As the city ponders new zoning regulations, downtown residents want more space between them and new construction.
When Bob Hendel walks down his street, he sees a building that doesn’t belong.
Hendel lives in the Savoy on Palm condominium, located at 401 S. Palm Ave. It’s a segment of the city that has raised concerns about the city’s zoning and construction regulations, particularly during the recent development of the 18-story 624 Palm project.
That building has stirred controversy because it was developed under regulations in the downtown zoning code that allow developers to build a building to their property line. For neighboring residents, the project caused issues when the construction intermittently infringed onto their property, occasionally in the form of falling debris.
For people such as Hendel, who lives a little farther away but still in the vicinity, it’s a jarring disruption from the existing character of the neighborhood.
“It’s the nicest neighborhood street in downtown Sarasota,” Hendel said. “It’s beautiful, and now they put a scar on it.”
During a period of growth in Sarasota, downtown residents are banding together to ask the city to reconsider its building regulations. As officials prepare to review a proposed citywide form-based zoning code, a segment of people living downtown are asking for relief from the effects of construction.
One of the primary goals is getting some more space between them and new buildings.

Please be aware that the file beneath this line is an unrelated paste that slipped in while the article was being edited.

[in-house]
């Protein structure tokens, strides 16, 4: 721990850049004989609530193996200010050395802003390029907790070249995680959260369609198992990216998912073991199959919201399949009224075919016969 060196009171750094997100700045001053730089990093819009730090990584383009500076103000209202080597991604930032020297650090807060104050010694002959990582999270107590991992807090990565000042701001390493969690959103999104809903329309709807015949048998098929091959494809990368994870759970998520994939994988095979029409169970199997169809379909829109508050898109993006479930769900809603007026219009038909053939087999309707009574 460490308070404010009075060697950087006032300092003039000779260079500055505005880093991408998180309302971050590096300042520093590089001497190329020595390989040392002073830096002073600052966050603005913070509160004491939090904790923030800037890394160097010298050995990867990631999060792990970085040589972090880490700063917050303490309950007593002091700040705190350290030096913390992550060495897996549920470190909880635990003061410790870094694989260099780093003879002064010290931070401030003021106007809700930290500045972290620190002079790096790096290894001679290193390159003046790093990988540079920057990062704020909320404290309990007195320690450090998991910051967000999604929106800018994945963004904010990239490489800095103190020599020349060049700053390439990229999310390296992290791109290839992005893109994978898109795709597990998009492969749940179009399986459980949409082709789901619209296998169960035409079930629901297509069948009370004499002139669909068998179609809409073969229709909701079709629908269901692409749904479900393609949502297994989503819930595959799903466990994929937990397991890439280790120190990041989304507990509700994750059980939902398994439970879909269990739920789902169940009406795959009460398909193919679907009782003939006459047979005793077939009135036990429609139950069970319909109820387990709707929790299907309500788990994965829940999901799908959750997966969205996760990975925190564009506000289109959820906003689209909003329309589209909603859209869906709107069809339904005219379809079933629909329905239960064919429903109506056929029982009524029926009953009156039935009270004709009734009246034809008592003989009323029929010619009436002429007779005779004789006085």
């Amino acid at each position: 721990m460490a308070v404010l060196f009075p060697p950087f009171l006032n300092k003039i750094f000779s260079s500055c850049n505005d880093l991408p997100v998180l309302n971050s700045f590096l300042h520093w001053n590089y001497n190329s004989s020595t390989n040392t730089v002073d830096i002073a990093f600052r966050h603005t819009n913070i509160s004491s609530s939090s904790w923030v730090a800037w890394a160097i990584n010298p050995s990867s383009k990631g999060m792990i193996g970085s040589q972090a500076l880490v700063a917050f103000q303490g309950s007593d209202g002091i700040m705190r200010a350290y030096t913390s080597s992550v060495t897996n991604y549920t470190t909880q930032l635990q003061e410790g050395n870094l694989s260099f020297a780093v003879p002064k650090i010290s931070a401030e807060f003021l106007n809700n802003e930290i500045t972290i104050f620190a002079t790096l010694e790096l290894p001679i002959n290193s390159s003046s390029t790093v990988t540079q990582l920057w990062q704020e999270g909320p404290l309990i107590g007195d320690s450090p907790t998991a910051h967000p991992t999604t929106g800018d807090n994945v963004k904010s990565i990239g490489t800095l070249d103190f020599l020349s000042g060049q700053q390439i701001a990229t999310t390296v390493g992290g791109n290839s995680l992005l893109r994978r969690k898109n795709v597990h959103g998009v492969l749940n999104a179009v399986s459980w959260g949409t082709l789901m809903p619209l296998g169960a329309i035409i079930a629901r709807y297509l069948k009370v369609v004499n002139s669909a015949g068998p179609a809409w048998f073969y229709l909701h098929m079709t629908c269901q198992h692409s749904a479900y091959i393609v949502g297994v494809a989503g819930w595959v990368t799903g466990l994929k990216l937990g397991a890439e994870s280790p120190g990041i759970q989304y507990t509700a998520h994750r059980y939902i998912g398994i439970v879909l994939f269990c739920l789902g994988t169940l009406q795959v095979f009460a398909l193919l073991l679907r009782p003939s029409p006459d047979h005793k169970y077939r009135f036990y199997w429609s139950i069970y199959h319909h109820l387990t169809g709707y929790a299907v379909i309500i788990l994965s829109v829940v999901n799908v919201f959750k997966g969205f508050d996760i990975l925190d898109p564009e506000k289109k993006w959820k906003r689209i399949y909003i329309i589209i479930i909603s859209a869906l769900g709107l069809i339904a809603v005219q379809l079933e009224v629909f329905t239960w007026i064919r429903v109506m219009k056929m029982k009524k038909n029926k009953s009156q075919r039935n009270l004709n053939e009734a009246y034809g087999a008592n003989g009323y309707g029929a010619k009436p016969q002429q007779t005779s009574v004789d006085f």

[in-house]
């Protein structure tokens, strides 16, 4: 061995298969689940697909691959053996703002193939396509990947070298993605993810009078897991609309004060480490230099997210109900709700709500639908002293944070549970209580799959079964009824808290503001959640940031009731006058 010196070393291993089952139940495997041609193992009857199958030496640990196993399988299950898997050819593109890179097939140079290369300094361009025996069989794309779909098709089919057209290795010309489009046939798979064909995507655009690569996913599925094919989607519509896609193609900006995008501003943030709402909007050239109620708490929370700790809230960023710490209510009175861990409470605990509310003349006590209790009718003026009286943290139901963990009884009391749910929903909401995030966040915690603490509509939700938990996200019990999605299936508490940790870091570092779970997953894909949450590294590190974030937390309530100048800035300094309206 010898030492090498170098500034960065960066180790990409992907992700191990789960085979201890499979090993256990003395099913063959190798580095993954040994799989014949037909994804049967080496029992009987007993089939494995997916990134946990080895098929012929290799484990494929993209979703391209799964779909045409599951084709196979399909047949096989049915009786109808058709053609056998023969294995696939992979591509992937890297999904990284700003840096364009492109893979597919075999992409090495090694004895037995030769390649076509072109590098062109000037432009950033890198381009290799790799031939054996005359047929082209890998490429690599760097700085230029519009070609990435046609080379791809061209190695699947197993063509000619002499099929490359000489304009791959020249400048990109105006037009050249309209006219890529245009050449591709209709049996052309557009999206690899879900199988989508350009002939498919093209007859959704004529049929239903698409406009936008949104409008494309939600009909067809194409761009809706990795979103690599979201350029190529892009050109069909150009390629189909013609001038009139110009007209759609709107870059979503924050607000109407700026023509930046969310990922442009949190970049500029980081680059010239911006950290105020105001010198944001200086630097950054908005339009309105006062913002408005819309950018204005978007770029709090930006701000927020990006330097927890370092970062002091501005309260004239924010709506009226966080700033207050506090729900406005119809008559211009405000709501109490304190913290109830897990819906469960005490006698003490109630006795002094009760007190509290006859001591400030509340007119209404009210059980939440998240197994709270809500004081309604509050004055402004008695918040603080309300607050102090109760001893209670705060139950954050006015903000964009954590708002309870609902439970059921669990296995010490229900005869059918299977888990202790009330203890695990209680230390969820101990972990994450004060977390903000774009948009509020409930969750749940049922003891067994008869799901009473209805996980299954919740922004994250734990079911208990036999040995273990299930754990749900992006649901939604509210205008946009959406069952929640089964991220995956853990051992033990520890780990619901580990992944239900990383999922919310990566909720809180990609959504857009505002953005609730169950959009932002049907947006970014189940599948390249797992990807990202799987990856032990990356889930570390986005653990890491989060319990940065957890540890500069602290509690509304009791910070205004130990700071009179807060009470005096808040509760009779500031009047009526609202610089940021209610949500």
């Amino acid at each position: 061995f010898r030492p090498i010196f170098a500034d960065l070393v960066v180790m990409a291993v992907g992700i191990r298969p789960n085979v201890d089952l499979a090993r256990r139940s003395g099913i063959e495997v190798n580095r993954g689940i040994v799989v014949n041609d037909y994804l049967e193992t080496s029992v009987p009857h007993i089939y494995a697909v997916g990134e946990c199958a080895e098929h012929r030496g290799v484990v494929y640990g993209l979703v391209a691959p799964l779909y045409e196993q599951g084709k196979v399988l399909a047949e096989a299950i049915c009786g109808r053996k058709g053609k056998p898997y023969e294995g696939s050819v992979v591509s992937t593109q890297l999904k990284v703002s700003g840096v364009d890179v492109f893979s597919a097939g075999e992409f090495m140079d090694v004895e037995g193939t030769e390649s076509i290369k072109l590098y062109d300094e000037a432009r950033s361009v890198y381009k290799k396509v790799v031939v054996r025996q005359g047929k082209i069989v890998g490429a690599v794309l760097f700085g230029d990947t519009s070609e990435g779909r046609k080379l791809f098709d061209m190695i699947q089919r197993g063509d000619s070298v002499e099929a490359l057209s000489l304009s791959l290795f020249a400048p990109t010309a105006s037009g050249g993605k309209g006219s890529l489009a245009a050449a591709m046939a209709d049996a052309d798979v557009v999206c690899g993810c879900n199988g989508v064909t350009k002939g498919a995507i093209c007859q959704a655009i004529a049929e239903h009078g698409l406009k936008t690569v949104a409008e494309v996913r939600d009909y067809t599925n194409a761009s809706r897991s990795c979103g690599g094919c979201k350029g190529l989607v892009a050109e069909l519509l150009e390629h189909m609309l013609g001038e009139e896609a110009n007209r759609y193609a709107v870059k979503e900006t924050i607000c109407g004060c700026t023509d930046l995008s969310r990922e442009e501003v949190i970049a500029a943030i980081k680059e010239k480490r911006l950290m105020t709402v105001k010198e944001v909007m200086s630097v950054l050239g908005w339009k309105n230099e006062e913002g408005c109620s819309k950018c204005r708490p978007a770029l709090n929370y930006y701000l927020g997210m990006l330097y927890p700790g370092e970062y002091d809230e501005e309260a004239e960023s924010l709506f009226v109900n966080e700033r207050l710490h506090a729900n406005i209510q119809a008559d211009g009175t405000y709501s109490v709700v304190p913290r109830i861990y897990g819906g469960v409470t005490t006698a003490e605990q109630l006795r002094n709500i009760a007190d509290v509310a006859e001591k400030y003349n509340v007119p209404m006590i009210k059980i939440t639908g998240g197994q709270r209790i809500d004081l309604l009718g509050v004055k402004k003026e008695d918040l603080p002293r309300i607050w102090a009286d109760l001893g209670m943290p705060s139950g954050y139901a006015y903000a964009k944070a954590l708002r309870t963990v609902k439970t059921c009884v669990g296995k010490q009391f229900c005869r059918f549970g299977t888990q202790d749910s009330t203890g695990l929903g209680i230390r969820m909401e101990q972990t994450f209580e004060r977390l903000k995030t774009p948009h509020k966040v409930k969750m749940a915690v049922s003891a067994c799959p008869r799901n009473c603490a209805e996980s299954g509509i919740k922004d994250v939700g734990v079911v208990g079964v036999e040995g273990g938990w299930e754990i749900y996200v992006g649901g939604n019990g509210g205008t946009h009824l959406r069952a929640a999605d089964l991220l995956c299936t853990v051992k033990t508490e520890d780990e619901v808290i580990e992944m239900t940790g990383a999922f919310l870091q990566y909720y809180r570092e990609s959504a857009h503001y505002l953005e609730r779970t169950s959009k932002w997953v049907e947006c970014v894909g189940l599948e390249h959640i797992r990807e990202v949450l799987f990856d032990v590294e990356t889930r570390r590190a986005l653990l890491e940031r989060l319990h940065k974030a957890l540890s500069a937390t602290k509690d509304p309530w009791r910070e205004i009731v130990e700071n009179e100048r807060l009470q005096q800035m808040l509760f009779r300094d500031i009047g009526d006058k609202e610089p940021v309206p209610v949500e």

They’ve targeted regulations that require minimal or no building setbacks from the front and side property lines. The Downtown Sarasota Condo Association is lobbying the city to restore the setback requirements previously in place on the segment of South Palm Avenue between Ringling Boulevard and Mound Street before the adoption of the downtown code — a minimum of 30 feet.
Those residents got some good news Monday. Officials had wondered whether the city could legally enforce bigger setback requirements without infringing on the rights of private property owners. But City Attorney Robert Fournier said he believes, generally speaking, the city can impose reasonable setback increases within specific zone districts.
As the city considers what steps it wants to take, condo residents on South Palm Avenue have formed their own group to campaign for new rules. The group, called Shout, is made up mostly of residents on the west side of the street, zoned for 18-story construction.
Shout’s website lists eight residents, Hendel included, representing five Palm Avenue condos. He’s hopeful an organized resident campaign will help create bigger setback requirements, more stringent safety standards and other changes in the city’s development review process.
Hendel stressed that he’s not an obstructionist. He just believes the current zoning regulations are an obstacle to maintaining the current quality of life on Palm.
“I love downtown Sarasota,” Hendel said. “I love the growth downtown. I have no objection to 18-story buildings. I have no objection to (624 Palm). It just shouldn’t be lot-line to lot-line.”